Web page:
Lukhanyo Mdingi at SA Menswear Week SS17, in 2016
Lukhanyo Mdingi at SA Menswear Week SS17, in 2016
Image: Simon Deiner / SDR Photo

When the bible of fashion, WWD names Lexus South African Menswear Week (SAMW) “the continent’s most credible fashion week platform” it’s about time that those of sartorial interest sit up and take notice. What started out in 2015 as the other, other, other fashion week has now grown to be a fashionable destination in its own right, taking full advantage of the rising appreciation in men’s fashion — an industry that when SAMW started was worth R390-billion globally and is predicted to grow to R445-billion by 2020, according to Euromonitor International, the world's most comprehensive market research indicators on the menswear industry.

Casting session for SA Menswear Week AW17
Casting session for SA Menswear Week AW17
Image: SA Menswear Week

“What it comes down to ultimately is that men are feeling more comfortable buying clothes or paying more attention to their own image than they did 10 or 15 years ago,” says Jorge Martin, apparel and footwear project manager at Euromonitor.

Leading to Businessoffashion.com — fashions other other bible — stating that men really are the new women.

Jenevieve Lyons at SA Menswear Week SS17, in 2016
Jenevieve Lyons at SA Menswear Week SS17, in 2016
Image: Simon Deiner / SDR Photo

However, 2013 Elle Rising Star Finalist and respected menswear designer, Jenevieve Lyons has a difference of opinion, stating that it’s not about specifying gender. She believes that South Africa has been in long need of a platform that not only supports local designers at its heart but continuously strives towards global relevance and feels that SAMW is the ideal platform.

“African fashion is a current, as well as forecasted, interest internationally. Now this is both good as well as a threat,” states Lyons. “More than ever we as African designers need to unite in order to showcase African fashion’s identity in a relatable and united way.”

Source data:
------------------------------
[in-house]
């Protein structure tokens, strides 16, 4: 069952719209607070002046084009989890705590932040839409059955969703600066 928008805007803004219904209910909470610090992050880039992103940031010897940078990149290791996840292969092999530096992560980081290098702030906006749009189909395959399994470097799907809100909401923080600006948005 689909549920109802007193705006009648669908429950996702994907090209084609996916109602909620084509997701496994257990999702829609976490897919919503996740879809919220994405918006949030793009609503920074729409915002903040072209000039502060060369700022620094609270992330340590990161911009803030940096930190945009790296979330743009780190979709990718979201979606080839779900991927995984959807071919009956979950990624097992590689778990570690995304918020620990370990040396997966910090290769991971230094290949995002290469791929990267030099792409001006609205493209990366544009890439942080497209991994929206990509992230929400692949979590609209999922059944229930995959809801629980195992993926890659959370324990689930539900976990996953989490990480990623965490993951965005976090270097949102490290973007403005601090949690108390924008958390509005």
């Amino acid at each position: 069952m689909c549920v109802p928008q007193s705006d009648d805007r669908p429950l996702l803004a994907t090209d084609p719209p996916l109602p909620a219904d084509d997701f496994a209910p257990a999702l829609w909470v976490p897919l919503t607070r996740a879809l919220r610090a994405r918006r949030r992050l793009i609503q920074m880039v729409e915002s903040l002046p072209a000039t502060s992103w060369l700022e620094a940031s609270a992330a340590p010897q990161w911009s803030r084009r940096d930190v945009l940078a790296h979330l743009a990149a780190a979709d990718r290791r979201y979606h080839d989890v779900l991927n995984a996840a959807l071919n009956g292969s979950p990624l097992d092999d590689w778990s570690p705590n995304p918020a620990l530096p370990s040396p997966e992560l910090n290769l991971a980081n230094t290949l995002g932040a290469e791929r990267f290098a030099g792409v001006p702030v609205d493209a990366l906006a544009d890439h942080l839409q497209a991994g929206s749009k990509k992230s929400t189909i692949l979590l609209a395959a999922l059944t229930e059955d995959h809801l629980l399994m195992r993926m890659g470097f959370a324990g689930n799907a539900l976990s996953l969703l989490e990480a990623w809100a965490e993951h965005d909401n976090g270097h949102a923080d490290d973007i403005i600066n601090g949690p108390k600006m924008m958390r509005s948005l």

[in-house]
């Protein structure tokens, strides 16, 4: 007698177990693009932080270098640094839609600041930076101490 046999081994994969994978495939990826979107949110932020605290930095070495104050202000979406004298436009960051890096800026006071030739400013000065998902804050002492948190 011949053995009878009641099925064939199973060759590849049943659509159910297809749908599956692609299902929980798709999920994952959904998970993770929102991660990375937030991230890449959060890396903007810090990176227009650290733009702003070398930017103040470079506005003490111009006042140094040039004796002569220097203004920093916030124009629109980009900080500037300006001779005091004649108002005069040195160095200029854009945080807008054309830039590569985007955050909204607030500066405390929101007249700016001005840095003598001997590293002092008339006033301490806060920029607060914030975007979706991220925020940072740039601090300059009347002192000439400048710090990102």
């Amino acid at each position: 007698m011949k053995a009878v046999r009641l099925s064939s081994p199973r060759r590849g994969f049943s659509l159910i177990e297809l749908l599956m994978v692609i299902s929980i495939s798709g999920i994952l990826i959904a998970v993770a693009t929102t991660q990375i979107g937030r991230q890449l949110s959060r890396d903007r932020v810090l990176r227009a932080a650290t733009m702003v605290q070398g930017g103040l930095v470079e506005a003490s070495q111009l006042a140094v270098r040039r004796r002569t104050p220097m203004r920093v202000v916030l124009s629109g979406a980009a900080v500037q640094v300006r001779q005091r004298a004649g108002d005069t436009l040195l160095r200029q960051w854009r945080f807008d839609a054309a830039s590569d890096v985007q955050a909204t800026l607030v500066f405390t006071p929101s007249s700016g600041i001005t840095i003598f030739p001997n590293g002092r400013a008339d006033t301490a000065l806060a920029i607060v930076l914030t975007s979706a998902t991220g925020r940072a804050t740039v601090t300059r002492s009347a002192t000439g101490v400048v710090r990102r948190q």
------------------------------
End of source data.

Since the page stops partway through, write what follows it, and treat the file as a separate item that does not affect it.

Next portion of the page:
The young designer’s newest range, titled 'de·frag·mented [undated]' promises unexpected pieces that attempt to evoke a feeling what you have experienced before and yet reworks the clichéd identity of ‘ethnic’ and print often seen in African fashion to a more modernistic view that can be “placed next to an international brand and be understood globally".

Lyons is not the only designer showing at SAMW that is reinterpreting the past to explore modern themes. Hot up-and-comer Martelle Ludik’s fascination with the current shift in traditional gender and gender rigidity within society lead him into the world of glam rock and the new romantic movement seen in London in the early 80’s. Through his collection, 'Baroquey Horror' the catwalk shall be assaulted with rebellious undertones, print clashing and wet look coated knits.

With an occasional bishop sleeve and many a frill, Ludik says that he likes to design for risk takers who rebel against societal constructs in any way, shape or form and feels that it’s time that menswear is given the chance to take those risks. “I feel that menswear has so much potential for growth, in terms of concept, pushing boundaries and capitalizing on menswear as a whole, as much as its womenswear counterpart has had throughout history.”

Jason Storey, CEO of fashion label Unknown Union, feels that same way and believes that through focusing on a specific style — be it men’s fashion — designers are forced to push the boundaries within that scope.

“The result of which is garments and styles available to men become broader and more varied,” says Storey. “I think menswear needs that kind of attention and I think African designers have a great deal to offer in that regard.”

Unknown Union will present clothes “made for daily life” in their collection, 'Season Zero'. Creative director Yasiin Bey (aka Mos Def) and art director Barbaro Martinez-Ruiz looked into the Mandombe language, Chokwe sand drawings, and various fabrics that they feel “are able to tell a story” to produce an array of classic menswear pieces, from tailored jackets to loose-fitting pants, which celebrate the diverse art, cultures and traditions on this planet.

From the looks of things you can expect a jam-packed three days of interesting silhouettes, bold statement pieces and smart colour choices that will solidify South Africa’s place in the rising world of men’s fashion, one twirl on the catwalk at a time.


Catch Jenevieve Lyons, Martelle Ludik and Unknown Union as well as 30 other designers at the Lexus South African Menswear Week at The Palms in Woodstock from the 2nd to the 5th of February. Tickets available at webticket.

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